New laws will see penalties of up to $630,000 for “unscrupulous” employers who knowingly underpay their employees
The Fair Work Amendment (Protecting Vulnerable Workers) Bill 2017 will see franchisors and holding companies held accountable for any breaches of employment laws by their franchisees and subsidiaries.
It will also increase penalties for record-keeping failures, and give the Fair Work Ombudsman new investigative powers.
The bill expressly prohibits employers from “unreasonably requiring their employees to make payments (e.g. demanding a proportion of their wages be paid back in cash)”, a practice that was discovered during an inquiry into 7-Eleven franchisees.
“The Bill addresses increasing community concern about the exploitation of vulnerable workers
(including migrant workers) by unscrupulous employers, and responds to a growing body of
evidence that the laws need to be strengthened,” says the House of Representatives in its explanatory memorandum.
“The Bill will increase relevant civil penalties to an appropriate level so the threat of being fined acts as an effective deterrent to potential wrongdoers.”
According to the Bill, the maximum civil penalty for a ‘serious contravention’ of prescribed workplace laws involving deliberate conduct is $120,600 for individuals and $630,000 for bodies corporate.
Australian Chamber of Commerce and Industry Director of Workplace Relations Scott Barklamb said:
“Any employer who knowingly underpays not only harms their employees, they gain an unfair advantage over their competitors and harm the vast majority of business owners who do the right thing.
“Most employers put in a lot of time and effort to understand and comply with their complex obligations under Australian employment law.
“It is important these new investigation powers and penalty provisions are used in a targeted way and only in the most serious and repeated cases of non-compliance.
“Australia has one of the most complex systems of workplace relations in the world. Lengthy and prescriptive industrial awards and overlapping legislated standards mean there is a high risk of inadvertent error.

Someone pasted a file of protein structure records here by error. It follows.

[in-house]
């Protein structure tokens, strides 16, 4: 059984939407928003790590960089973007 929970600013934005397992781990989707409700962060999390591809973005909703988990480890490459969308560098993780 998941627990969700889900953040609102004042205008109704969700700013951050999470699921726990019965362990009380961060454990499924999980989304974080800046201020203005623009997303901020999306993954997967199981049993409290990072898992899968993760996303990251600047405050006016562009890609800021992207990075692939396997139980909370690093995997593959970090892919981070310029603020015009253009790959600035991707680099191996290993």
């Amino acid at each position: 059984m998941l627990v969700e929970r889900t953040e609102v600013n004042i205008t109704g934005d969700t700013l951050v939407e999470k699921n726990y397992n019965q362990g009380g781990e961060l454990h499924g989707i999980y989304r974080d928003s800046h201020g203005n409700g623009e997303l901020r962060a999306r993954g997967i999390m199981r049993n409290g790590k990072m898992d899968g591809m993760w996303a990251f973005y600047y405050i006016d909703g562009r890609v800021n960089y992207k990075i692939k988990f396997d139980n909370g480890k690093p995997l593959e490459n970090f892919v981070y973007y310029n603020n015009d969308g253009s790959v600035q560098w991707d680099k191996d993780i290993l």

“We encourage all employers to familiarise themselves with their obligations and to seek advice and assistance from their State or Territory Chamber or industry association. “
The pharmacy sector is no stranger to underpayment debacles.
In December last year, Chemist Warehouse entered into a compliance partnership with the Fair Work Ombudsman after back-paying almost 6000 workers more than $3.5 million.
“The scale of this alleged underpayment and the number of staff affected is disturbing,” said the Pharmacy Guild at the time.
“It has the potential to undermine the trusted reputation of other complying pharmacies.”
The Guild pointed out that Chemist Warehouse pharmacies are not currently Members of the Guild, and were not Members at the time of the underpayments.
“The exposure of the Chemist Warehouse underpayments is a timely reminder to all in the pharmacy sector of the need to comply with workplace legal requirements.”
Regarding the new bill, the Guild reminds all pharmacies of their legal requirements.
“These changes reinforces the importance for all community pharmacies to ensure that they comply with the terms, conditions and remuneration requirements of the respective workplace instrument, being either the Pharmacy Industry Award 2010, state-based Award or an Enterprise Agreement,” National President George Tambassis tells members.
“Wage theft is an scourge in the pharmacy sector and we welcome new legislation to tackle this illegal behaviour by some employers,” says Chris Walton, CEO of Professionals Pharmacists Australia.
“Over the past year, Professional Pharmacists Australia has lodged a number of wage theft claims in the courts on behalf of members, against pharmacy owners.
“These claims have all been settled at Mediation, without penalties being applied, but we will now be able to seek penalties in future cases where an unscrupulous pharmacy owner has knowingly underpaid their employees.
“Wage theft has a significant negative impact on working pharmacists who are already underpaid for their qualifications, and it is one factor driving people out of the industry to seek work with better employment conditions.”